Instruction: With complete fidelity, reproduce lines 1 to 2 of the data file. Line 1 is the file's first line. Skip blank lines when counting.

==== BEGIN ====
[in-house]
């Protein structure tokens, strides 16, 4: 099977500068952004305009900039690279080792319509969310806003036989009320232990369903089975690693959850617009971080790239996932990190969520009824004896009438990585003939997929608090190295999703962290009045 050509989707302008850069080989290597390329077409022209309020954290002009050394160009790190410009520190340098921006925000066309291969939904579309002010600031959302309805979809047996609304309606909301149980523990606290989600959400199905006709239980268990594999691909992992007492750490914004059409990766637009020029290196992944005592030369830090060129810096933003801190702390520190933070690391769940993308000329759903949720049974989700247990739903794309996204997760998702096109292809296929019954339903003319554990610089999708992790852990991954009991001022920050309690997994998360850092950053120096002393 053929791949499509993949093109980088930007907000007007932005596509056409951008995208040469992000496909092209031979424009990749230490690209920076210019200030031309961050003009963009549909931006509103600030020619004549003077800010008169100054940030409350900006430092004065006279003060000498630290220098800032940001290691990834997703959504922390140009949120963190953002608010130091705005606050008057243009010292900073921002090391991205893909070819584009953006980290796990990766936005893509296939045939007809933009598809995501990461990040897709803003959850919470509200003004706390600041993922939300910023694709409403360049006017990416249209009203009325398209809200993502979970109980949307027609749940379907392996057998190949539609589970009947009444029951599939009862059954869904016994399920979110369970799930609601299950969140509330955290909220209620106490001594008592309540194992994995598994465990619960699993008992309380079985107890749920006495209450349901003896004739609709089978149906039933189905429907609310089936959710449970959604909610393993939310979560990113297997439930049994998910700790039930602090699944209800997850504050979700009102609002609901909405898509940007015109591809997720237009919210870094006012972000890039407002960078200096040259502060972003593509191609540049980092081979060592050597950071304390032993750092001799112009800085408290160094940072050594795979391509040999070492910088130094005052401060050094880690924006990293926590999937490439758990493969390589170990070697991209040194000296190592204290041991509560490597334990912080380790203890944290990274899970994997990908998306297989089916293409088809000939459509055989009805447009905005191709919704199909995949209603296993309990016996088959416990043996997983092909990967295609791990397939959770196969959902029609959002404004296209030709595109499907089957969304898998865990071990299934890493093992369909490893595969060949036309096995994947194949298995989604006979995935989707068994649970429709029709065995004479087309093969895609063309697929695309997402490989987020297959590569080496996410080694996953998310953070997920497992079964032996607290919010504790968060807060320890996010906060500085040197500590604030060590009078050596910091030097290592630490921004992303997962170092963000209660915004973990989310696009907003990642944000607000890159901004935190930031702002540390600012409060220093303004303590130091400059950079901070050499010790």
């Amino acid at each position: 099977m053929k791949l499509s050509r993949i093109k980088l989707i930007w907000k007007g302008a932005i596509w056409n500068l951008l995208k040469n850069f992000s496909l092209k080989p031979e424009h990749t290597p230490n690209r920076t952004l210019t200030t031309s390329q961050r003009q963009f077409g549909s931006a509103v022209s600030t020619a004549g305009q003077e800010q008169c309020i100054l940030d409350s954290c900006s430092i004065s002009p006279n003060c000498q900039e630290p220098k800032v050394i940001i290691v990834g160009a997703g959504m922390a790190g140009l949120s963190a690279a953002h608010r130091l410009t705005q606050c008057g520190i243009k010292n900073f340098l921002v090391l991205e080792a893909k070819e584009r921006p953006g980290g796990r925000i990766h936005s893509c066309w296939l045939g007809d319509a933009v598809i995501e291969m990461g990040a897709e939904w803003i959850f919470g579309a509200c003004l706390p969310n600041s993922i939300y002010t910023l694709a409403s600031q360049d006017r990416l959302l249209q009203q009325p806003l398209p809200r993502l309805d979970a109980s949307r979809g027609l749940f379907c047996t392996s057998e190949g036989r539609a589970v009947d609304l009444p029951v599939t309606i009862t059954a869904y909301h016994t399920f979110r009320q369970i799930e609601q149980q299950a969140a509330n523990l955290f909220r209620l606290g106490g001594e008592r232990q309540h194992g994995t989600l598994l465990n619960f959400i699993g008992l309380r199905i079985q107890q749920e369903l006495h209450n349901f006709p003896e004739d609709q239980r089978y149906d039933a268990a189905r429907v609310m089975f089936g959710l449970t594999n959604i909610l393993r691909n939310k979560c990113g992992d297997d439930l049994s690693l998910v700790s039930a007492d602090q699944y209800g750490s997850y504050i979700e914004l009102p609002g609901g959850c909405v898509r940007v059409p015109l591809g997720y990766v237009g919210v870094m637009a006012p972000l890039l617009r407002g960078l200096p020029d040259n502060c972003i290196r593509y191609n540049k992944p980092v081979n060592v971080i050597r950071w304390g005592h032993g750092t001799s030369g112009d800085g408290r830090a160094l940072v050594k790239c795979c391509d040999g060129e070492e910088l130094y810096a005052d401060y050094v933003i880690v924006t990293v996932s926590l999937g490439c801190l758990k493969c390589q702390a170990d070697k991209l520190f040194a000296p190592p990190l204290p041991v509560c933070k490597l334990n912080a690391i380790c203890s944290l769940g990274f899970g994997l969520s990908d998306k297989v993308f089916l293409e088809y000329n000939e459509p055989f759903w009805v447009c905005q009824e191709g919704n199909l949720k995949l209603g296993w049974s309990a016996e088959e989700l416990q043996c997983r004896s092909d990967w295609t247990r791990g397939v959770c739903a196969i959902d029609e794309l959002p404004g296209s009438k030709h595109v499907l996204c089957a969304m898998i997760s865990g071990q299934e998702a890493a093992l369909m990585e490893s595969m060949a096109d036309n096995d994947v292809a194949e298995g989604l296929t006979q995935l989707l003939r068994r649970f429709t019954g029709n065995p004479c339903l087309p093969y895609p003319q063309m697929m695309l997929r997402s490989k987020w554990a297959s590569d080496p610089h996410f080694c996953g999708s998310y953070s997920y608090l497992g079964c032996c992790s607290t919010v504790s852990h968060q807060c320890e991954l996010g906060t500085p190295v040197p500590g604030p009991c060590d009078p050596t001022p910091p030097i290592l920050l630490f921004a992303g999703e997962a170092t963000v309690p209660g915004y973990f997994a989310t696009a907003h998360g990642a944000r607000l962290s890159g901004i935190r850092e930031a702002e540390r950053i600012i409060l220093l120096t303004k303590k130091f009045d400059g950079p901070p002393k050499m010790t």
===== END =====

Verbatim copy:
[in-house]
């Protein structure tokens, strides 16, 4: 099977500068952004305009900039690279080792319509969310806003036989009320232990369903089975690693959850617009971080790239996932990190969520009824004896009438990585003939997929608090190295999703962290009045 050509989707302008850069080989290597390329077409022209309020954290002009050394160009790190410009520190340098921006925000066309291969939904579309002010600031959302309805979809047996609304309606909301149980523990606290989600959400199905006709239980268990594999691909992992007492750490914004059409990766637009020029290196992944005592030369830090060129810096933003801190702390520190933070690391769940993308000329759903949720049974989700247990739903794309996204997760998702096109292809296929019954339903003319554990610089999708992790852990991954009991001022920050309690997994998360850092950053120096002393 053929791949499509993949093109980088930007907000007007932005596509056409951008995208040469992000496909092209031979424009990749230490690209920076210019200030031309961050003009963009549909931006509103600030020619004549003077800010008169100054940030409350900006430092004065006279003060000498630290220098800032940001290691990834997703959504922390140009949120963190953002608010130091705005606050008057243009010292900073921002090391991205893909070819584009953006980290796990990766936005893509296939045939007809933009598809995501990461990040897709803003959850919470509200003004706390600041993922939300910023694709409403360049006017990416249209009203009325398209809200993502979970109980949307027609749940379907392996057998190949539609589970009947009444029951599939009862059954869904016994399920979110369970799930609601299950969140509330955290909220209620106490001594008592309540194992994995598994465990619960699993008992309380079985107890749920006495209450349901003896004739609709089978149906039933189905429907609310089936959710449970959604909610393993939310979560990113297997439930049994998910700790039930602090699944209800997850504050979700009102609002609901909405898509940007015109591809997720237009919210870094006012972000890039407002960078200096040259502060972003593509191609540049980092081979060592050597950071304390032993750092001799112009800085408290160094940072050594795979391509040999070492910088130094005052401060050094880690924006990293926590999937490439758990493969390589170990070697991209040194000296190592204290041991509560490597334990912080380790203890944290990274899970994997990908998306297989089916293409088809000939459509055989009805447009905005191709919704199909995949209603296993309990016996088959416990043996997983092909990967295609791990397939959770196969959902029609959002404004296209030709595109499907089957969304898998865990071990299934890493093992369909490893595969060949036309096995994947194949298995989604006979995935989707068994649970429709029709065995004479087309093969895609063309697929695309997402490989987020297959590569080496996410080694996953998310953070997920497992079964032996607290919010504790968060807060320890996010906060500085040197500590604030060590009078050596910091030097290592630490921004992303997962170092963000209660915004973990989310696009907003990642944000607000890159901004935190930031702002540390600012409060220093303004303590130091400059950079901070050499010790």